Abortion, Welfare Drug Testing Bills Head to Gov. Scott
Around the State
Legislators helped Gov. Rick Scott make good on a campaign promise Thursday, as the Florida Senate sent a bill to his desk requiring welfare recipients to pass a drug test before receiving benefits.
Under the bill, recipients and applicants for the state's Temporary Assistance for Needy Families (TANF) program would be screened for illegal drugs. Proponents of the bill see it as a way of preventing taxpayer dollars from going to support a drug habit.
"This is an effort to stop the cycle of drug use," said Sen. Steve Oelrich, R-Cross Creek, who sponsored the bill.
The vote came down 26-11 along strictly party lines, as Democrats balked at the proposal, which they thought discriminated against low-income people by assuming they are prone to drug use.
"I just think what's good for the goose is good for the gander," said Sen. Arthenia Joyner, D-Tampa. "Bright Futures kids -- they get tax dollars. What's the difference between one class of people that get tax dollars and another? These people have pride and dignity, they don't just arbitrarily surface and say, 'Oh I can apply for some money.'"
Recipients who pass the drug test would be reimbursed for the cost of the test. Joyner suggested the measure could end up costing the state more in the long run to take care of the children of recipients who fail a drug test.
"Their children would need to be taken care of, and more than likely that person would be us -- the state of Florida," she said.
Along with Oelrich's bill, two pro-life bills were also sent to Gov. Scott after clearing the Senate, but not before Republican Sen. Evelyn Lynn of Ormond Beach berated her colleagues for taking their focus off of the dismal economy.
"I didn't come up here to tell you what to do with your bodies. You know why I really came up here this year? I came up here to help people put food on their table, to get people jobs; I came up here to protect people from the kind of safety issues that firefighters and police take care of; I came up here to protect education," Lynn said.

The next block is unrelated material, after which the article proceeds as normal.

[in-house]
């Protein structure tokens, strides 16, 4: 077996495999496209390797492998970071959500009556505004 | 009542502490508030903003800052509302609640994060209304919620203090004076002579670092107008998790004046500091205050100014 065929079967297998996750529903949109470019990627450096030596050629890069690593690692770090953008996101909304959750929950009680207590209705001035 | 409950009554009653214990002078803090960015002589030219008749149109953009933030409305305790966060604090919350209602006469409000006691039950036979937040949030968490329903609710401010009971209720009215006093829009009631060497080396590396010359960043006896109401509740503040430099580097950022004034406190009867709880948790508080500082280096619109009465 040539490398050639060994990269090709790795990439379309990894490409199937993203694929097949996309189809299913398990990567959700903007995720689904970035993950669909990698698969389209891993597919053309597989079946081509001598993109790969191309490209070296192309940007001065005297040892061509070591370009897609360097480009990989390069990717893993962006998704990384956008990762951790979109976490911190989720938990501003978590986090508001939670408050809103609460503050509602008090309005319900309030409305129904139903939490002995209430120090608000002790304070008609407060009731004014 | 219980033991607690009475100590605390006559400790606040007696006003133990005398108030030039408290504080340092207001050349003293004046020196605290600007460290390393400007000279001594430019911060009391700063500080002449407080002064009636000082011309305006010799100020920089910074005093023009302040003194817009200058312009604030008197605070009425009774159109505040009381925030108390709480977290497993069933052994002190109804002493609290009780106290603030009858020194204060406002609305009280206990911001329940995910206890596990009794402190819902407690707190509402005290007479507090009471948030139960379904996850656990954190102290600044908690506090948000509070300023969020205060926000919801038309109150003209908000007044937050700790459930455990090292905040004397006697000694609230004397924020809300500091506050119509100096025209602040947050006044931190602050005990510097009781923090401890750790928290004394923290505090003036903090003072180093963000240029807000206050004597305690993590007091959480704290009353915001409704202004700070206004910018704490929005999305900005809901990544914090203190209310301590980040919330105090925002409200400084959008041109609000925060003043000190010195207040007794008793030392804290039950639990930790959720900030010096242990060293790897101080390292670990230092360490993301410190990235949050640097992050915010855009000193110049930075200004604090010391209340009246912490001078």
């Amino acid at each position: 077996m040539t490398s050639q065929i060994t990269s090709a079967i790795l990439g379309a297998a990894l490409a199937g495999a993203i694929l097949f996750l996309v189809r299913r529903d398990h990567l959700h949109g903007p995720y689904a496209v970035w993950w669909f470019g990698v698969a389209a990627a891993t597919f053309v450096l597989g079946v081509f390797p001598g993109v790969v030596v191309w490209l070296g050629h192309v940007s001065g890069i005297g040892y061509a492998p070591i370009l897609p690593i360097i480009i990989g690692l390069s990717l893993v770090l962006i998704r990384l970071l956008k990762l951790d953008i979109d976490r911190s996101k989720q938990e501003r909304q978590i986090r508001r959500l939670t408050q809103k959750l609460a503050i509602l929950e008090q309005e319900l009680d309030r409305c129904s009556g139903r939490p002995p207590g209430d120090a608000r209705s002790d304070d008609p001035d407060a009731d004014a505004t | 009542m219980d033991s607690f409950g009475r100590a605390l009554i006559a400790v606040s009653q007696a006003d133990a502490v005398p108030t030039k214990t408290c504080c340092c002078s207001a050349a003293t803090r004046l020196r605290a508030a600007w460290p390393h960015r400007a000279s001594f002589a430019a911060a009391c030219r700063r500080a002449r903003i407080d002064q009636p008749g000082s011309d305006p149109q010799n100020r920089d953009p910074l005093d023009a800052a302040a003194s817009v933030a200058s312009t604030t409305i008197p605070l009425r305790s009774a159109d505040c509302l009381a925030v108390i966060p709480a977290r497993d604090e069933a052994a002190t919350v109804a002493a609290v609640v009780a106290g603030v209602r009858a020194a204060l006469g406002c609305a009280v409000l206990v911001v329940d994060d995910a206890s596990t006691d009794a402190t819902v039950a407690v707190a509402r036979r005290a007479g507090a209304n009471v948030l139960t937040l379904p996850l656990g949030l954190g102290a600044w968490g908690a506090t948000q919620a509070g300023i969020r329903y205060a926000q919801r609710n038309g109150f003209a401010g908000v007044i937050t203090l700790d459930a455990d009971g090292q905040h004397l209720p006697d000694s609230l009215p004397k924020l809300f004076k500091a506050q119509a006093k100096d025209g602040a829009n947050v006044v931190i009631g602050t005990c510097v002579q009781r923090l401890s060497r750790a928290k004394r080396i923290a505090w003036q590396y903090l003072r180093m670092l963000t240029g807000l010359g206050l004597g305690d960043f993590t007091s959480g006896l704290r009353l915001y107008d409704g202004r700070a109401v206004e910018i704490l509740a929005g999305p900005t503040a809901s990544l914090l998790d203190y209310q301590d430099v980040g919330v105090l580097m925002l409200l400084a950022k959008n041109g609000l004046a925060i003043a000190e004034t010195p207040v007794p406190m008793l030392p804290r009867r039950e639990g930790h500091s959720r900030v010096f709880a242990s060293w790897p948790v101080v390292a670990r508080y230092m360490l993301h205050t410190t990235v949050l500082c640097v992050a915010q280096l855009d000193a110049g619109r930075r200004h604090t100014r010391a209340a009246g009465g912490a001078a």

Sen. Ronda Storms, R-Valrico, who sponsored a bill requiring abortion seekers to undergo ultrasounds, refuted the argument, and said lawmakers were responsible for more than just the economy.
"There are so many issues that need to be addressed. The great questions of life are why you're here. You may think you're here for other issues but you're not," Storms said.
Senators passed another bill strengthening Florida's parental notification requirements for minors seeking abortions, which prevents pregnant teens from getting a judicial bypass of the notification outside their circuit court district.
The bills passed on largely partisan lines, with Lynn the only Republican to vote against the parental notification measure. She was joined by Sen. Paula Dockery, R-Lakeland, Sen. Mike Bennett, R-Bradenton, and Sen. Nancy Detert, R-Venice, as the only GOP members voting against the ultrasound bill.
Sen. Chris Smith, D-Fort Lauderdale, called Republicans out for intellectual dishonesty for voting for the ultrasound bill after supporting legislation to prevent the federal government from mandating the purchase of health insurance, earlier in the legislative session.
"You've said to government, 'get out from between the patient and the doctor.' You said that intellectually a couple of times this session. Now you have a bill where the government is getting in between the patient and the doctor," Smith said.
Gov. Scott is expected to sign all three bills into law.
Reach Gray Rohrer at email@example.com or at (850) 727-0859.